Perseus Galaxy Cluster (Abell 426) and Central Galaxy NGC 1275
The Perseus Galaxy Cluster (Abell 426) is one of the nearest galaxy clusters containing 190 members which are gravitationaly bound to the massive central galaxy NGC 1275. The cluster's angular size is several degrees, lying at a distance around 240 million light years, and receding from us at 5,220 km/s due to the expansion of space. Although inconspicuous in visible light, it is one of the brightest objects in the night sky in the X-ray band due to accretion around numerous central galactic supermassive black holes and interactions between strong magnetic fields with an envelope of hot, ionized plasma heated to millions of K.
See Chandra's X-ray image here
On larger scales, the Perseus Cluster is part of the Perseus-Pisces Galaxy Supercluster which is one of the largest and most massive objects in the Universe. It contains over a thousand gravitationally bound galaxies subtending over 40 degrees on the night sky.
The supercluster is, in turn, a part of the Perseus-Pegasus Filament of galaxies which extends over a billion light years.
NGC 1275 is the brightest and most massive galaxy in the Perseus Cluster, and situated near the cluster's center of gravity. It is a giant elliptical galaxy approximately 181,000 light years in diameter, with a stellar mass of 243 billion solar, about 4 times greater than the Milky Way's (~61 billion solar). The galaxy is a complex structure whose properties are determined by 1) a central supermassive black hole with an accretion disk of around 800 million solar masses, 2) a small foreground spiral galaxy approaching the main galaxy at 3,000 km/sec, and merging with it in a moderate burst of new star formation, 3) long, thin filaments of relatively cool hydrogen gas held intact by strong magnetic lines, and 4) infall of thousands of stars and globular clusters which "condense" from the surrounding intergalactic medium, and descend like snow upon the periphery of the main galaxy. NGC 1275 is a strong source of radio waves (radio source Perseus A) generated by synchrotron emission from the magnetic fields around the central black hole's accretion disk and polar jets. It also manifests a quasar-like active galactic nucleus of the Seyfert 1.5 type characterized by emission lines of highly ionized gas and strong X-ray emissions.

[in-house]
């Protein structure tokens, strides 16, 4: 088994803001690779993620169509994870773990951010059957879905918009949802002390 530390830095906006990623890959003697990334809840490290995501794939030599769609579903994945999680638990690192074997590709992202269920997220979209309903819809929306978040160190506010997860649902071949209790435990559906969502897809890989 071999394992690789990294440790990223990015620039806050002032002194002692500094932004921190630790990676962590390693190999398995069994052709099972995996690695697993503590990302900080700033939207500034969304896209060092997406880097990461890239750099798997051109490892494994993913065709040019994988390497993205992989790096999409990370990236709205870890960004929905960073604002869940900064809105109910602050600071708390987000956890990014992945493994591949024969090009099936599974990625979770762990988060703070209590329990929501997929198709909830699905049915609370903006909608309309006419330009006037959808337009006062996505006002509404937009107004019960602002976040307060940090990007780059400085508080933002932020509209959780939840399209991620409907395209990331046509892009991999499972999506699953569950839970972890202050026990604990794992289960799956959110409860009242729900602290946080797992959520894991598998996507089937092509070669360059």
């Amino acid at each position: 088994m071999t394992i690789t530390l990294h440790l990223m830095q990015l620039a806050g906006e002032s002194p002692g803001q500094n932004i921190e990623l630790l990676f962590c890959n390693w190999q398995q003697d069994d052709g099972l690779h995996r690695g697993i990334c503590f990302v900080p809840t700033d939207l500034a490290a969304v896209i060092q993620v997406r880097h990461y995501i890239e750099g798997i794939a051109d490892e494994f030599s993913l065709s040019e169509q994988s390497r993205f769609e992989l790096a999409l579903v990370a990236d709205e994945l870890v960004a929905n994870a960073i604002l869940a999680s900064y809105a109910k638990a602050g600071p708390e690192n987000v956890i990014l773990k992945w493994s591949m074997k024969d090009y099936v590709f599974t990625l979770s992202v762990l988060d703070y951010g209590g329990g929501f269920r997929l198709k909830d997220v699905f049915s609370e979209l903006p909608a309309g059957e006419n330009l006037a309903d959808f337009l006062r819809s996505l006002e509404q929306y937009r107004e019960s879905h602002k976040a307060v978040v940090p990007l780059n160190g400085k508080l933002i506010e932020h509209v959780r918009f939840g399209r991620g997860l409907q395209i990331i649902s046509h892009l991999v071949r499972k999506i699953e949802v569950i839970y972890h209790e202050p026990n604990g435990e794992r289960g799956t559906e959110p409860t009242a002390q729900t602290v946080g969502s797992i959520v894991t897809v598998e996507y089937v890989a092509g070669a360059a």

My modest contribution reveals no hint of the turmoil within this chaotic object revealed by these HST images.